The Cover Trend I Love To Hate

In the last couple of years, there’s been this ever growing cover trend across various genres and as far as I can see, it doesn’t look like it’s ending any time soon. That trend is illustrated covers.

Now, I want to clarify that initially I adored this cover concept when it first came about. To my knowledge, it was primarily seen with the latest contemporary romance releases and I liked having a romance book with a cover that wasn’t objectifying or had an embarrassing factor to it if read in public. The illustrated, cartoon-type of cover was almost like camouflage for a romance novel. And there’s nothing wrong with that, really.

But like most things in this world, and not just with publishing, once something is well received and others decide to hop on the trend bandwagon, things get blown out of proportion. These days, it feels like every new cover that’s being revealed is of this style and in my honest opinion, I’m sick of it.

Where’s the originality? What happened to the days where the cover reflected the story? Where’s the link between the cover image and the story’s theme or message? At least, for now, most fantasy books haven’t fallen prey to this trend (and why should they?) but every contemporary book, whether it’s YA or NA or adult, all have this cartoonish cover and it truly feels like there was this unspoken rule that all contemporary books MUST have this cover or else no one will care about the book. And that’s a really sad way to think about books and a gross emphasis on how a publishing house cares more about the money than the story. But I digress.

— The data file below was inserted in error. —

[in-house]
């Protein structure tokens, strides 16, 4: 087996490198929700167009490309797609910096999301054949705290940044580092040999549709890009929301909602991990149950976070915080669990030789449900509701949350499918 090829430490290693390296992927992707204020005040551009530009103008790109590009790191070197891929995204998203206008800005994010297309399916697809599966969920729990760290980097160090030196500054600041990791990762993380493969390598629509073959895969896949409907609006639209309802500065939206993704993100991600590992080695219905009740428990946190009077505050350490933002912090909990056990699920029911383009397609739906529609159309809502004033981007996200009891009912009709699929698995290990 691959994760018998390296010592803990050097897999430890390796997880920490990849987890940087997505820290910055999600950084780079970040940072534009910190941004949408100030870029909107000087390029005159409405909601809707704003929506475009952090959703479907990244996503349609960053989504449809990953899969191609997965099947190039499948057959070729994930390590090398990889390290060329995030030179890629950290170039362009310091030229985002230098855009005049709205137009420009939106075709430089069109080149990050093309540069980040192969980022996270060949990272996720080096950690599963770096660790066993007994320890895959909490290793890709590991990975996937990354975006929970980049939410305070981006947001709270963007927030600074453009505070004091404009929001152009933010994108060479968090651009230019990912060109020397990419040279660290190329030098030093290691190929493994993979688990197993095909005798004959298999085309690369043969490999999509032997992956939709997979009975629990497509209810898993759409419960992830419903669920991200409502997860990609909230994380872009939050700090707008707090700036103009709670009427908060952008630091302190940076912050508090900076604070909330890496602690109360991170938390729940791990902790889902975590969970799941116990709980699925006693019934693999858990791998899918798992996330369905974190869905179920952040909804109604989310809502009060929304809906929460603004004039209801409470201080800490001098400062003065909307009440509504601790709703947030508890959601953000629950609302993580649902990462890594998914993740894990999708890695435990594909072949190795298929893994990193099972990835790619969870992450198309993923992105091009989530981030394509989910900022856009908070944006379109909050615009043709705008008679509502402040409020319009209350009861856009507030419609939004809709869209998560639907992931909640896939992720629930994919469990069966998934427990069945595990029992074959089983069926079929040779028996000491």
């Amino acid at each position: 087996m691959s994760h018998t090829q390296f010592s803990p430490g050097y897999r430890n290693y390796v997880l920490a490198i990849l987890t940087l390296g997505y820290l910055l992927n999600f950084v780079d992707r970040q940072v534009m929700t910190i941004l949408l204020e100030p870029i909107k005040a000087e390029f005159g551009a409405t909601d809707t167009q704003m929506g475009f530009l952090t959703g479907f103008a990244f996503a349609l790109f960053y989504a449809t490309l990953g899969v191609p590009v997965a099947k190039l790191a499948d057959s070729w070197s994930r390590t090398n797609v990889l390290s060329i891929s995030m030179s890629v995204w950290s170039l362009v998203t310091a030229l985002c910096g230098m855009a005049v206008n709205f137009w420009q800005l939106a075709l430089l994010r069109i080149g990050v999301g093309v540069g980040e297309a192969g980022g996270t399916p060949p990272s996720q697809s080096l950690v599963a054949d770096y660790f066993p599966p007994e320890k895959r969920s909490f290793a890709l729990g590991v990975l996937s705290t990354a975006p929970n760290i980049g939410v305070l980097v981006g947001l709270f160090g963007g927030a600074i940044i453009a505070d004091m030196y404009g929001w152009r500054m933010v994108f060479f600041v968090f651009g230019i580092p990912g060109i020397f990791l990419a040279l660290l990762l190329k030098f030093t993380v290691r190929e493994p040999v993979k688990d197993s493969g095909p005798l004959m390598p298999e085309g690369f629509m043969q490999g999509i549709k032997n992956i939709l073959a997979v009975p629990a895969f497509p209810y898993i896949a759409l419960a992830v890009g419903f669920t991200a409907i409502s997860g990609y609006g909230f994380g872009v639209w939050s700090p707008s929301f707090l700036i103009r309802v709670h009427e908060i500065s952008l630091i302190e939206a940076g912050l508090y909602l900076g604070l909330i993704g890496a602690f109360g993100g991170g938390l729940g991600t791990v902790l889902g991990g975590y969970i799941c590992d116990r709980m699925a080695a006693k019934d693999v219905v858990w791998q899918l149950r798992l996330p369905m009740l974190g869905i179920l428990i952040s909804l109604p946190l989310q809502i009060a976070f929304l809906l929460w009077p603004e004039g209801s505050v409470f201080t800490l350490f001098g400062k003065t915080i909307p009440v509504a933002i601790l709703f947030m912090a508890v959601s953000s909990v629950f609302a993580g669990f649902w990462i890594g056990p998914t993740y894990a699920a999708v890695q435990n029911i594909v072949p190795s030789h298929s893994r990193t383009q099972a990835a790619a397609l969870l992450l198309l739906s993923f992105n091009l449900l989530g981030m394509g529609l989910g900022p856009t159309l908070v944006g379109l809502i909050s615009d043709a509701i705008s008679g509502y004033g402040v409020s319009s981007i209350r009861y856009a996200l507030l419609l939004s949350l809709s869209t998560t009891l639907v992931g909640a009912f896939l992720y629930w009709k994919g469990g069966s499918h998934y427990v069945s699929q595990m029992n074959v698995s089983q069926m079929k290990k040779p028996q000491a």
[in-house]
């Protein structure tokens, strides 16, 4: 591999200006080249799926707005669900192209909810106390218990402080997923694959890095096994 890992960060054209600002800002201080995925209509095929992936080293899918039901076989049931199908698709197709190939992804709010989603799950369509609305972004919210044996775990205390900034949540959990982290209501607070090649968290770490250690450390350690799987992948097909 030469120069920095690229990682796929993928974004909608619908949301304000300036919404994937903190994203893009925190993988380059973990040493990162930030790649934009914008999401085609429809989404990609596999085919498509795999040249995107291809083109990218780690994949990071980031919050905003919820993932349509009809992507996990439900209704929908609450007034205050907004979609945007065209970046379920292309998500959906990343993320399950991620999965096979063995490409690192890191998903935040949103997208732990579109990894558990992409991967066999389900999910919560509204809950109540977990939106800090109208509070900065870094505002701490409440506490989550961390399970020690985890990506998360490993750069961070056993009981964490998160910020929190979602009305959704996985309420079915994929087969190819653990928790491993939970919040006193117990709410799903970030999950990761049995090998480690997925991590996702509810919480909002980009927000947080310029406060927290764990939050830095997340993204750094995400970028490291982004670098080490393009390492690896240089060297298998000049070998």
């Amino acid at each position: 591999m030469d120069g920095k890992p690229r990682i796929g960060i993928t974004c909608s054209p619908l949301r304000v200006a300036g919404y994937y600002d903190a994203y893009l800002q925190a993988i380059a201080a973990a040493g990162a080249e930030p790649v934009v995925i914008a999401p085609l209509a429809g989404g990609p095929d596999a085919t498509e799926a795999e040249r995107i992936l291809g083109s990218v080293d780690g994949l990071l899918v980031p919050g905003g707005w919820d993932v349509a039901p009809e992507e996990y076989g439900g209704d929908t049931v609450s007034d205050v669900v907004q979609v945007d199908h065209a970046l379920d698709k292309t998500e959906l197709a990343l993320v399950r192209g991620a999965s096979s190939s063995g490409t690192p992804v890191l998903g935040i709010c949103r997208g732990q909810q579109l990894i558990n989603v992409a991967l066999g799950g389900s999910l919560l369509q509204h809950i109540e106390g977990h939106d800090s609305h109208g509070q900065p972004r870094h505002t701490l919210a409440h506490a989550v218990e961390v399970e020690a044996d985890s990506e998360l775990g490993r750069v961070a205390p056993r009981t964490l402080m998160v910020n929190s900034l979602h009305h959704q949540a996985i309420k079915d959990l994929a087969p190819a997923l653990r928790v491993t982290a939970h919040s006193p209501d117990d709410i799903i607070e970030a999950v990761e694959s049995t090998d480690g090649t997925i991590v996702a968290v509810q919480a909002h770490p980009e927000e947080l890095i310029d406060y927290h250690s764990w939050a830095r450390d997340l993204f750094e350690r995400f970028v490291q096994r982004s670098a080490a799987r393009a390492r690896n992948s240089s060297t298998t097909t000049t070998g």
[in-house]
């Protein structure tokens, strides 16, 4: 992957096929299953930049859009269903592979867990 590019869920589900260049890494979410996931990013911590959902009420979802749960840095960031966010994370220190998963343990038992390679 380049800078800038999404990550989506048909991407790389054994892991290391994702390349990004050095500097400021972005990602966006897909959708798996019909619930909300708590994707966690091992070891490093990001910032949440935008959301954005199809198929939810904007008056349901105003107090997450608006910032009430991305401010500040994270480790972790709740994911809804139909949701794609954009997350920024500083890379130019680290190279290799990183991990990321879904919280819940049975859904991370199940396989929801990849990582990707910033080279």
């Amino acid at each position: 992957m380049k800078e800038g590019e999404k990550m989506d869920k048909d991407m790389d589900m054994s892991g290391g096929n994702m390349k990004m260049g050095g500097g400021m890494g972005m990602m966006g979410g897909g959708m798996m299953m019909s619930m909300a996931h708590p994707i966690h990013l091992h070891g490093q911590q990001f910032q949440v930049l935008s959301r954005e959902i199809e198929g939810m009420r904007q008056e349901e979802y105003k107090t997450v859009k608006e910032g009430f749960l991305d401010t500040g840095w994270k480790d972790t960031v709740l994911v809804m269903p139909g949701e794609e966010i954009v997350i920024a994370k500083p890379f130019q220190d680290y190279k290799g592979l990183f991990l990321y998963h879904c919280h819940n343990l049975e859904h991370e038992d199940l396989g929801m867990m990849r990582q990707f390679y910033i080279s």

My ultimate breaking point for this trend was when a YA contemporary cover got a new redesign for the paperback edition and received the illustrated treatment which, in my opinion, it didn’t need at all and it ruined what drew me to the book in the first place. I adored the hardback cover and thought it was one of the most beautiful covers I’d seen in a while, but the people over at the publishing house thought the paperback needed a different cover, and I feel like they made a bad decision. Looking at the two side by side felt like such a downgrade and it broke my heart to see yet another book fall victim to this trend. And for why? To sell more books? To have people think “hey, this cover looks like that other one so I’m sure it’ll be equally as good”? I really don’t know but the lack of care and design for these covers makes me sad.

What might be the most dangerous part to this trend is that over three massive genres (YA, NA, and Adult), with widely different audiences, they all are seemingly starting to have the same types of covers at that could potentially lead to the wrong people picking up the wrong book. It’s bad enough we have NA fantasy books being shelved in YA because publishers refuse to recognize New Adult as a legitimate genre, but with a YA contemporary sharing the same design style as an Adult contemporary could lead to trouble. A parent could buy a book like Fix Her Up by Tessa Bailey for their 16 year old teenager because they saw them reading The Upside of Falling by Alex Light, or vice versa. Or someone wanting to read an NA/Adult romance accidentally reads a YA romance instead and ends up being severely disappointed. It might not happen, but it could. And the same can probably be said with fantasy novels and sci-fi novels, but in my opinion it feels like this trend is getting out of hand.

It’s one thing to take advantage of a successful trend but it’s another thing to overuse it to the point where people begin to get sick of seeing it constantly purely because it’s what sells. Out of all the reasons why I’m tired of this trend, that might be the biggest one. I hope we can find a new trend to exploit soon and this one will be yet another echo in the past, or maybe designers and publishers can use their own minds and bring back originality. Who knows.

I’m still going to buy books with these covers, since I very much want to read those stories. I’m just going to be continuously disappointed in the covers. You love to hate to see it.

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